Belfast

Belfast G-HLFT

Short Belfast C.1

Conceived in 1959 to fulfil the RAF’s ‘ASR.371’ requirement, the Belfast would give the Royal Air Force its first truly strategic, heavy lift capability. Belfast G-OHCABeing larger than the competing Hercules, the Belfast could move a massive 38 tons of men and equipment compared to the meagre, 20 ton limit imposed on the C-130. However, despite being an excellent aircraft with few minor teething troubles, the RAF ordered only 10 airframes, all of which had a rather short operational life of only 8-10 years – the entire fleet finally being withdrawn in 1976. A year after their removal, TAC Heavylift purchased six of the ten aircraft with the intention of pressing a number of them back into service, carrying out-sized freight and cargo worldwide.

Eventually, five of these aircraft were flown to Southend where they stood for a while awaiting their Belfastsconversion into civilian aircraft. The picture to the right taken in August 1979 by Richard Vandervord, shows three of these Belfasts outside the former Aviation Traders hangar just after their arrival, awaiting civil modification. While four were eventually converted, G-BEPE was used solely as a test bed, after which she was finally WFU and put into storage on the Eastern Perimeter of Southend Airport, next to spares ship G-OHCA which never flew again after its initial arrival at SEN. They both languished there until they were finally B/U in Feb 1994. In 1982, the remaining aircraft were temporarily leased back to the RAF to fly supplies and equipment during the Falklands and again in 1990 during the Gulf War. However, their main remit was to carry oversized cargo any place, anywhere and at any time.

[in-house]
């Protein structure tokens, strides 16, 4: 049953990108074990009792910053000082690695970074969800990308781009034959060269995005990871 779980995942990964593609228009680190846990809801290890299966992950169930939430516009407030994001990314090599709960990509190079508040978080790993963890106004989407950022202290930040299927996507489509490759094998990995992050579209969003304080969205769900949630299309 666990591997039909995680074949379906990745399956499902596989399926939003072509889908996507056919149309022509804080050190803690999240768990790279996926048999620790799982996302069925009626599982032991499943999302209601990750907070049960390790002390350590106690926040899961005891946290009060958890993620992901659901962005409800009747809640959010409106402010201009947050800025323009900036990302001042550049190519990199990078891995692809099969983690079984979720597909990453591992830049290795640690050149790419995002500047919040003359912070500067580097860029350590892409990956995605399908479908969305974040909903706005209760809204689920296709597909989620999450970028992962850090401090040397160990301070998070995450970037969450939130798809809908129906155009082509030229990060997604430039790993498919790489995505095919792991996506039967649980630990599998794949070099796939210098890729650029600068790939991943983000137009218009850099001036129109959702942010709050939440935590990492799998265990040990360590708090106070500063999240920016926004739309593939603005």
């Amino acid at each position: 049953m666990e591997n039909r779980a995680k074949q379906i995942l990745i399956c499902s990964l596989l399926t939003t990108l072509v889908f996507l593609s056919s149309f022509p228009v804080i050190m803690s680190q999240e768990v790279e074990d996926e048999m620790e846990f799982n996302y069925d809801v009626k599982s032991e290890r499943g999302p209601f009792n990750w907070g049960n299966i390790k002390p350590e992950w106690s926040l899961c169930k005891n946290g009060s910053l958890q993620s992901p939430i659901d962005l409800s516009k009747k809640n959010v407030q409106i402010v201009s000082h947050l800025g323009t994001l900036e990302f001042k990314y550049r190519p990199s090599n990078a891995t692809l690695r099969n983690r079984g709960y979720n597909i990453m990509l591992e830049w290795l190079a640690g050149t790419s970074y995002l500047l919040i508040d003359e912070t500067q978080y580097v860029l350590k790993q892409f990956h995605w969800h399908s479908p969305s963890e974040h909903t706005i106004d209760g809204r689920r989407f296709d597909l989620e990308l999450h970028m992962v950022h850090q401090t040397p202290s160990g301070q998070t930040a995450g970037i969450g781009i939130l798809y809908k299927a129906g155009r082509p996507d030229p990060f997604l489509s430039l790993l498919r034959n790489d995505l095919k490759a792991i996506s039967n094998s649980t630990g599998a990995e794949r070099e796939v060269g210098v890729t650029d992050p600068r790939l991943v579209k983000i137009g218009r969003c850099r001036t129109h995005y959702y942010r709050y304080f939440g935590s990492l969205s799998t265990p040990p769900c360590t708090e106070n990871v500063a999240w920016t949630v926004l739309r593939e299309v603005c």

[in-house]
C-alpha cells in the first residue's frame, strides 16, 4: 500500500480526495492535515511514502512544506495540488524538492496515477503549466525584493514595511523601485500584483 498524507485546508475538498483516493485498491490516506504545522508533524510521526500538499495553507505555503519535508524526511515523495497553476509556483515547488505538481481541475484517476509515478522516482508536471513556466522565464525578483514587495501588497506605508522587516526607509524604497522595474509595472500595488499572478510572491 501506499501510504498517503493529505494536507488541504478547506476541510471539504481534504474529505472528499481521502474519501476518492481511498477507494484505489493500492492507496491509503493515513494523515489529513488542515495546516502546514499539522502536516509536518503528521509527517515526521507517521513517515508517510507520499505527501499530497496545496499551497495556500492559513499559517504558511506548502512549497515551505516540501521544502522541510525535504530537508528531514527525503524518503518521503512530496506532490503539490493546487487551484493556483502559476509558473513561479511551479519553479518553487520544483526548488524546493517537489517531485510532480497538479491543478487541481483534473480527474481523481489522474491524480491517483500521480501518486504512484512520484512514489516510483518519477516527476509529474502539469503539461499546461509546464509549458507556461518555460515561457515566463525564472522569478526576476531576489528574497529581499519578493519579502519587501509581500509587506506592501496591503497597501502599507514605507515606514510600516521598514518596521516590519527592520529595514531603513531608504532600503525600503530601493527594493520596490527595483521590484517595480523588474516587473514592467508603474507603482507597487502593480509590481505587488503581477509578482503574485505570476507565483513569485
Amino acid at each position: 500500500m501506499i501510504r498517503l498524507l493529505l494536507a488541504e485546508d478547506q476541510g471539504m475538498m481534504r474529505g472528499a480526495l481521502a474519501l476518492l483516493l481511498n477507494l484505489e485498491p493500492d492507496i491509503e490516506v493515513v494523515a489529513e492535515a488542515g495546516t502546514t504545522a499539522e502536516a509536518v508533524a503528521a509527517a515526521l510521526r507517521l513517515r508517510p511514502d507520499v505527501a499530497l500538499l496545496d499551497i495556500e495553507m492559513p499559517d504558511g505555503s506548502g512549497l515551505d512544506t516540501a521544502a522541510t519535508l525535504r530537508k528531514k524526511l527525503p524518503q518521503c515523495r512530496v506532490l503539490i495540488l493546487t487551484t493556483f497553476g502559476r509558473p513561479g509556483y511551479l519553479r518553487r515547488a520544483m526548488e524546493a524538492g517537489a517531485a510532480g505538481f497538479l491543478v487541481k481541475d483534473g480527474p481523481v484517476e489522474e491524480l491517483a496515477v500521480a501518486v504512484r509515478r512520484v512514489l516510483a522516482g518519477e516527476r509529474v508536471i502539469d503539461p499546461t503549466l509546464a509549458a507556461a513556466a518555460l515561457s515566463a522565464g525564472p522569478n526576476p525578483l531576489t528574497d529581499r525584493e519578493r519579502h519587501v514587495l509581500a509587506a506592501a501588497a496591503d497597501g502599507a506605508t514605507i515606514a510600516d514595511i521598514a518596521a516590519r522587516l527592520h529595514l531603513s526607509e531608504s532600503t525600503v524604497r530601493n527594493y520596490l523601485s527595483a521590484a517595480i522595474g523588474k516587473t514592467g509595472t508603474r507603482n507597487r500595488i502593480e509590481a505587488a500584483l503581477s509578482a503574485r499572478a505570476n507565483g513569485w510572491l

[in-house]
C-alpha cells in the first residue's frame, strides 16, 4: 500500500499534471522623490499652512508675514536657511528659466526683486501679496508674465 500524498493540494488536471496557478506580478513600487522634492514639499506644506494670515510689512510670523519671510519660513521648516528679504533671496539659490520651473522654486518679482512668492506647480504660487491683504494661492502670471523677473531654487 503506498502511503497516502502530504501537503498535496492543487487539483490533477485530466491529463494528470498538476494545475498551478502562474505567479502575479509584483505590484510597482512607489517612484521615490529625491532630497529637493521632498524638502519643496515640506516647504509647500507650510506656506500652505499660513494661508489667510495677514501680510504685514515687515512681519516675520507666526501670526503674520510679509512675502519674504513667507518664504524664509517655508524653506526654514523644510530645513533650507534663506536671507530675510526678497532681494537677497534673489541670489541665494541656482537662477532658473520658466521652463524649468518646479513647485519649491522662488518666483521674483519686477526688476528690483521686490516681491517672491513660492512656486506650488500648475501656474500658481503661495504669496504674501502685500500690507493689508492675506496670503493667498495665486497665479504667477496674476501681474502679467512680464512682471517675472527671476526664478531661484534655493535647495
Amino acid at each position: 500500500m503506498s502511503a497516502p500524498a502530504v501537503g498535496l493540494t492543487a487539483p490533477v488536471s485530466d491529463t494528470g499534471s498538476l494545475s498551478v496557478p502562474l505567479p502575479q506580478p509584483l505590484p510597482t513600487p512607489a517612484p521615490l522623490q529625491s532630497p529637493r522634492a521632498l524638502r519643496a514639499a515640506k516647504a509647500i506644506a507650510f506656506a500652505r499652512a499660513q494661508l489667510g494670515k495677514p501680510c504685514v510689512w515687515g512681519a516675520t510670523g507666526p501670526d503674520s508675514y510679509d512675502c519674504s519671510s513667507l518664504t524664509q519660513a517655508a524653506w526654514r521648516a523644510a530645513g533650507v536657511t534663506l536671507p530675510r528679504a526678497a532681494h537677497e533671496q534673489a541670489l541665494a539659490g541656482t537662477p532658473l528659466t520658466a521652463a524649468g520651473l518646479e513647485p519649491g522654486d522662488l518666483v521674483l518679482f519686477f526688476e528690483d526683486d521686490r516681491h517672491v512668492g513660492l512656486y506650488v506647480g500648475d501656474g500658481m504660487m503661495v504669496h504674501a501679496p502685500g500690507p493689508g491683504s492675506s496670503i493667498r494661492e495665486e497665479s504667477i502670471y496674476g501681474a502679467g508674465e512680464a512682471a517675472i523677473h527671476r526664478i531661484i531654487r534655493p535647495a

G-BFYU was eventually withdrawn from service at SEN during July 1992 and was eventually broken up there at Belfast G-BEPSthe end of June 2001. Meanwhile, the other two aircraft would remain flying for another decade with G-BEPS being WFU at SEN in April 2001 in the hope of eventually returning her to service or selling her on to another airline. However, with the demise of HeavyLift and its eventual absorption into Air Foyle during 2001, this aircraft having sat forlorn at SEN for more than 6 years would be slowly dismantled over the next couple of years. The last aircraft G-HLFT was to have a more favourable future and although the plane itself would be WFU at SEN during 10/02, it would finally find a buyer in the reformed, Australian airline, HeavyLift Cargo Airlines Pty Ltd, flying out in Jan 2003. To date the aircraft itself has not flown for several years and is currently stored at Cairns Airport. It is the only, complete, HeavyLift Belfast left in existence.

Hovertaxi’s video of Short Belfasts G-BEPS and G-HLFT at Southend

Click here to view

 

HeavyLift Belfast Fleet

XR362/G-BEPE – 3/79 to 2/94

WFU at SEN 10/84 – B/U 2/94

XR363/G-OHCA – 3/79 to 2/94

Never converted WFU 3/79 – B/U 2/94

XR365/G-HLFT – 3/79 to 9/02

WFU at SEN 10/02 – Currently stored in Cairns, Australia

XR367/G-BFYU – 3/79 to 6/01

WFU at SEN 6/92 – B/U 6/01

XR368/G-BEPS – 3/79 to 9/02

WFU at SEN 4/01 – B/U 10/08

Others

XR369/G-BEPL

Spares use only – Scrapped at Hucknall 7/79

 

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Many thanks from the SAAD Admin Team.